State v. Winslow

Citation30 Utah 403,85 P. 433
Decision Date12 May 1906
Docket Number1691
CourtSupreme Court of Utah
PartiesSTATE v. WINSLOW

APPEAL from District Court, Second District; J. A. Howell, Judge.

J. H Winslow, Jr., was convicted of attempt to commit incest, and appeals.

AFFIRMED.

Henderson & MacMillen for appellant.

M. A Breeden, Attorney-General, for the State.

STRAUP J. BARTCH, C. J., concurs in result. McCARTY, J., concurs.

OPINION

STRAUP, J.

1. The defendant was convicted of an attempt to commit incest on his daughter, then between eleven and twelve years of age. At the time in question the defendant occupied a cot in a sleeping room, and his daughter, with several smaller children, occupied a bed in the same room. Defendant's wife, who, about two weeks prior to the commission of the offense, was confined, occupied, with an attendant, an adjoining room. On the evening in question the defendant had retired and when his daughter entered the room, also to retire, and commenced undressing, he called to her to lie down with him. She did so. He caressed her and then unpinned and raised her garments and attempted to have sexual intercourse with her. She said he penetrated her "about that far," (indicating) which counsel, on cross-examination, said was about three-quarters of an inch, and she said, "about that." She testified that she did not consent to the act, and tried to pull away from the defendant but was unable to do so because he held her; that he attempted intercourse with her the second time, and then dropped off to sleep; she said it hurt her, but she did not call out to her mother because she was frightened. After the second attempt she left his cot, and sat on her bed thinking whether she should tell her mother. After a few minutes she went into her mother's room and told her. Her mother asked her to go with her into the defendant's room and there repeat in his presence what she had said to her. At first the girl hesitated because of her excitement and fear of the defendant, but finally did so. The defendant said, "I didn't, did I, Mandy?" She said that he did. The defendant arose, knelt before his wife and begged forgiveness. She told him to take his bed and go in the kitchen. The defendant went into the kitchen and there walked back and forth crying and calling himself names. The chief of police and several other officers testified that the defendant, at the time of his arrest, said that he had attempted to have intercourse with his daughter, but then thought of the wrong he was doing, and quit.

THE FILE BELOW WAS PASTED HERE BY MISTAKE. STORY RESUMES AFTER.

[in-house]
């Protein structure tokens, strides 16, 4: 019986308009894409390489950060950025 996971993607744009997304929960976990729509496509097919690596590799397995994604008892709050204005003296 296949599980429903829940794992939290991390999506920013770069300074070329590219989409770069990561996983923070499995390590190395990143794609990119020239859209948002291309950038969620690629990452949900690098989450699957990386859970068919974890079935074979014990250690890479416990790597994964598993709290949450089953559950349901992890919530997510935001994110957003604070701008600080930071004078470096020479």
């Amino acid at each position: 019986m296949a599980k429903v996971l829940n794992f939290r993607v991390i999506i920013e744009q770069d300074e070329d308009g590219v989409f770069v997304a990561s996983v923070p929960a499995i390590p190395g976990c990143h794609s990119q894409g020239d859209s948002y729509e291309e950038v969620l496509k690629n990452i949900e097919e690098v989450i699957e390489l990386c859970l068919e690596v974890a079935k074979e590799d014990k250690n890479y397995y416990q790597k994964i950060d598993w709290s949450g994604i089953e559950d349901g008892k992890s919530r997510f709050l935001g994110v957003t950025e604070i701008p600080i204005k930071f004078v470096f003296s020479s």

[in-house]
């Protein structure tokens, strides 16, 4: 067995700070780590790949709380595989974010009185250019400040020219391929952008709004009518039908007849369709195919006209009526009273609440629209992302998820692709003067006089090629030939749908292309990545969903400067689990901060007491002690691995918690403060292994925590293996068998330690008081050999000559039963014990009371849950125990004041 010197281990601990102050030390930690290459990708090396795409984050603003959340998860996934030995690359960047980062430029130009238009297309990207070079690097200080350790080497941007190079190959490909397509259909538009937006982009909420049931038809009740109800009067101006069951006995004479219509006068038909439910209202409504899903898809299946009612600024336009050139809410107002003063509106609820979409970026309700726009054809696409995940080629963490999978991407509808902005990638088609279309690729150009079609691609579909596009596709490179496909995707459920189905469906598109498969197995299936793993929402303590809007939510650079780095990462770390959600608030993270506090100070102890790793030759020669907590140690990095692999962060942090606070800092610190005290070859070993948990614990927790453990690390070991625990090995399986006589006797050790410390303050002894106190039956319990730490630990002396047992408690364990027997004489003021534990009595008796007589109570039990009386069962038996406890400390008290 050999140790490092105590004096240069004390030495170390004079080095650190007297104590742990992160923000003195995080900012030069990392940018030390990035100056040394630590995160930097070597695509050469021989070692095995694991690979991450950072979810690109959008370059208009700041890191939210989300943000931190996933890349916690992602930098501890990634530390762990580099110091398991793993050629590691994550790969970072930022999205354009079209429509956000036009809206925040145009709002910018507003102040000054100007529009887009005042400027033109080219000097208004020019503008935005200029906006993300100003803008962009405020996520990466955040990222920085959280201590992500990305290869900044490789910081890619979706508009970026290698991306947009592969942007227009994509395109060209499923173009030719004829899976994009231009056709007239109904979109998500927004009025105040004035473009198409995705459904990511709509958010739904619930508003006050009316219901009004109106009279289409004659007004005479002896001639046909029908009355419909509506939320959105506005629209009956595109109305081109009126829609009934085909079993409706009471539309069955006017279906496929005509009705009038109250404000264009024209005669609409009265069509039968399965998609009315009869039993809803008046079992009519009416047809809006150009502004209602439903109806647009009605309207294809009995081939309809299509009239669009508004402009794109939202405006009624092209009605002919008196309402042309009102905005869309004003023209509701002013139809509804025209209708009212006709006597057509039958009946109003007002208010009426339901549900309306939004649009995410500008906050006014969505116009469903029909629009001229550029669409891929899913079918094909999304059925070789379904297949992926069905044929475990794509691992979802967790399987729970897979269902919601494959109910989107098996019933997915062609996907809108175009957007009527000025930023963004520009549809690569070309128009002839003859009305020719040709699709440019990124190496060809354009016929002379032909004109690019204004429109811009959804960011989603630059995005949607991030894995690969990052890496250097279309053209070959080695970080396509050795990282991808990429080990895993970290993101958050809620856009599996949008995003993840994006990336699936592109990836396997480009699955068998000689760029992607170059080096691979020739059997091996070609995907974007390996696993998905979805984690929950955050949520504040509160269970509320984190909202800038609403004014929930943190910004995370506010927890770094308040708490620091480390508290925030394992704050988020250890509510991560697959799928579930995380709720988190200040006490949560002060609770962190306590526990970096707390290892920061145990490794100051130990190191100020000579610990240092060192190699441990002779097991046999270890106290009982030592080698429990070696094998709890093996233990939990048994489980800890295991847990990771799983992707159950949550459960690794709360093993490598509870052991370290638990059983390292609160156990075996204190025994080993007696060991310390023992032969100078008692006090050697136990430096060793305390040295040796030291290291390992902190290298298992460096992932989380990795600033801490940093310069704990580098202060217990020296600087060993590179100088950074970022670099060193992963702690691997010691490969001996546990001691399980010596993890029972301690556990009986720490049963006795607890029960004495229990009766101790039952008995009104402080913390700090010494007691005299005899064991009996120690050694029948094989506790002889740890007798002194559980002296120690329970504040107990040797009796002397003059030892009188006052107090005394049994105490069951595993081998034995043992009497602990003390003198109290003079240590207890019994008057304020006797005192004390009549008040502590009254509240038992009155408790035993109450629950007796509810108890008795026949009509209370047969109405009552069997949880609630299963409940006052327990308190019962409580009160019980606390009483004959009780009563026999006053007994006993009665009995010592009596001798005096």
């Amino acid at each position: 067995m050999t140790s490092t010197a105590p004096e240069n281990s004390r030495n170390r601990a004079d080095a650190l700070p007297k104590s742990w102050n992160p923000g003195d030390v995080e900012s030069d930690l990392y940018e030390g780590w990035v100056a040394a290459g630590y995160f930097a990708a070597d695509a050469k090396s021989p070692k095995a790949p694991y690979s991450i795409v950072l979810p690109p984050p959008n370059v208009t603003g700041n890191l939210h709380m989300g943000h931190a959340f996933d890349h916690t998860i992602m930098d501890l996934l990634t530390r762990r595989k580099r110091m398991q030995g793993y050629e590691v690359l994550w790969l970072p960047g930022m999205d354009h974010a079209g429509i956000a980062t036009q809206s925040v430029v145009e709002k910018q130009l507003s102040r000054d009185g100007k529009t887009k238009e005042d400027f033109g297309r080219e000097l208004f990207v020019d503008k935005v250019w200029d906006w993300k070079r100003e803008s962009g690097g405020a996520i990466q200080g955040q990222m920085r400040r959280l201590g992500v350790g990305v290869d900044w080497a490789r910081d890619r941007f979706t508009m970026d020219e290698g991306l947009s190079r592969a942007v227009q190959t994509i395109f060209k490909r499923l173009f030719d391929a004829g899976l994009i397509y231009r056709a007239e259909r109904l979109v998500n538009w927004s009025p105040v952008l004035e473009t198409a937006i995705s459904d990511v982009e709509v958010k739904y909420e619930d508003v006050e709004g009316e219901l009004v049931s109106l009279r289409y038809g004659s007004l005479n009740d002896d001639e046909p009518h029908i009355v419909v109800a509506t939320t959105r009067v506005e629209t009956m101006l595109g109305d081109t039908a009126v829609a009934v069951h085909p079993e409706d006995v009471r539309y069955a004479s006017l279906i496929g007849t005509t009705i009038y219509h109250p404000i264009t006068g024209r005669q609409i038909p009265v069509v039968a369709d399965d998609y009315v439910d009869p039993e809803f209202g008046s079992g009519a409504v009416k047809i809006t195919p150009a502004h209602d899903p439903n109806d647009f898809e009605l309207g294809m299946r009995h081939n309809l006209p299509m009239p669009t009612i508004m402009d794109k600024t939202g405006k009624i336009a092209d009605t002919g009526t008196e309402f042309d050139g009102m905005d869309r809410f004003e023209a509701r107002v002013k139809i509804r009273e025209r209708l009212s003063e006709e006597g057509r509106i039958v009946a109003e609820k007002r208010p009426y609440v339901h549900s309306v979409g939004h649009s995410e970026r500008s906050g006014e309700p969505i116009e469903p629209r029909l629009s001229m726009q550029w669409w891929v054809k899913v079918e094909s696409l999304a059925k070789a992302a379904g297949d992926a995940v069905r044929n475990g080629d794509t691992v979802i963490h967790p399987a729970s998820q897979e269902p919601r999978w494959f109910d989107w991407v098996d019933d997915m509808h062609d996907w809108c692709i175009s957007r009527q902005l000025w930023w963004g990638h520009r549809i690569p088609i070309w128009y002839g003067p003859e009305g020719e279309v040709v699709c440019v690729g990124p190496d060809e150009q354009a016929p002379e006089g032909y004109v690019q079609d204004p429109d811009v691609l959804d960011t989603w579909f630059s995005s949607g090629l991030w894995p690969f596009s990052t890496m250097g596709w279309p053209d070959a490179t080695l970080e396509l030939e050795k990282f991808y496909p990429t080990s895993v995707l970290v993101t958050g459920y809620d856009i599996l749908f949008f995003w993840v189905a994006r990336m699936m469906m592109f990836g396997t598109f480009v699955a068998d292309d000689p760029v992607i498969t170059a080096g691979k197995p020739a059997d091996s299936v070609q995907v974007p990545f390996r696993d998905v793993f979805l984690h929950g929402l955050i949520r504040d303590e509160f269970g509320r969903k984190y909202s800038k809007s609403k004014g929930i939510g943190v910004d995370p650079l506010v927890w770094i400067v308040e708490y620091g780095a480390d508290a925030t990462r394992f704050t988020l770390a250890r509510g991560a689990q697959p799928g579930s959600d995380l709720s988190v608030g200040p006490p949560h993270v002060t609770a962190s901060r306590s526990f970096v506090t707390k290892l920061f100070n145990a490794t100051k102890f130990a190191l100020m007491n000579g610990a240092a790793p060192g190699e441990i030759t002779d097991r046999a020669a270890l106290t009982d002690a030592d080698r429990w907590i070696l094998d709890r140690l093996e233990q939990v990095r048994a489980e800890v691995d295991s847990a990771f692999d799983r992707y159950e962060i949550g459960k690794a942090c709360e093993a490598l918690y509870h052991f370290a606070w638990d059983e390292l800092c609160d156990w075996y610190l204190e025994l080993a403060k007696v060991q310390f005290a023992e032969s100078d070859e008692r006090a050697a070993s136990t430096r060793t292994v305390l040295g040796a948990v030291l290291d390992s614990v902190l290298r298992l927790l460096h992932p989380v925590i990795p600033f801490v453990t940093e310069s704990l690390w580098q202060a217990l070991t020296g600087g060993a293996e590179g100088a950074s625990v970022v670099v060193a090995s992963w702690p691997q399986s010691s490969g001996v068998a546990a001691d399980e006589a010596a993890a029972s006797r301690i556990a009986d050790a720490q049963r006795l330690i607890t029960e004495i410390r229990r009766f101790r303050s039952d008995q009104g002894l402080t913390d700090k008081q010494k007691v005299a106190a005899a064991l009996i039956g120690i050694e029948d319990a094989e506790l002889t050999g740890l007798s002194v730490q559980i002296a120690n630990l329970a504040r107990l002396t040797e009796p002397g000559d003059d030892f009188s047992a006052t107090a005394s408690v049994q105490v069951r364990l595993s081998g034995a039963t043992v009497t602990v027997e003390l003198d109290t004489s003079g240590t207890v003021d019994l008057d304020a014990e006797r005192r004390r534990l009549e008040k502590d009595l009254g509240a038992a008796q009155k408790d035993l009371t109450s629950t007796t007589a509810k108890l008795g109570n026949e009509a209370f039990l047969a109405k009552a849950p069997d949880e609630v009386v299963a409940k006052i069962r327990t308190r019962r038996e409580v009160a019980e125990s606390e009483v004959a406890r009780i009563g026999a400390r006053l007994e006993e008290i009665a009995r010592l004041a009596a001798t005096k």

2. The first error assigned relates to the admission of testimony. Dr. Forbes, on behalf of the state, testified that he, on a certain date, which was five or six days after the offense was alleged to have been committed, made an examination of the vaginal parts of the prosecutrix and was asked to state what he observed about their condition. This was objected to as being irrelevant, incompetent, and immaterial "for the reason that you cannot prove incest in this manner." The objection being overruled, the witness answered, that there was a superficial inflammation of the mucus membrane of the vagina or entrance to it, an irritation or redness and a soreness. On cross-examination he said that the inflammation extended as far as he could observe; that he thought it not possible for a full grown man to enter the vagina very far, but that it might be done for three-quarters of an inch; and that he couldn't tell when the injury which caused the inflammation took place, or what caused it. Thereupon a motion was made to have the testimony stricken, which was also overruled. It is now claimed by appellant that incest involves a voluntary connection, and, while this evidence might be material and competent in rape, it is immaterial and incompetent in incest, and, further, because it was not shown that the girl was in the same condition at the time of the examination as at the time of the commission of the offense. We see no force to these objections. The testimony was properly received as tending to corroborate the statement of the prosecutrix that her person had been violated. The time was not so remote but that a jury might say it was the defendant's act that caused the condition of the prosecutrix as described by the witness. ( People v. Stratton, 141 Cal. 604, 75 P. 166; Commonwealth v. Lynes, 142 Mass. 577, 8 N.E. 408, 56 Am. Rep. 709.)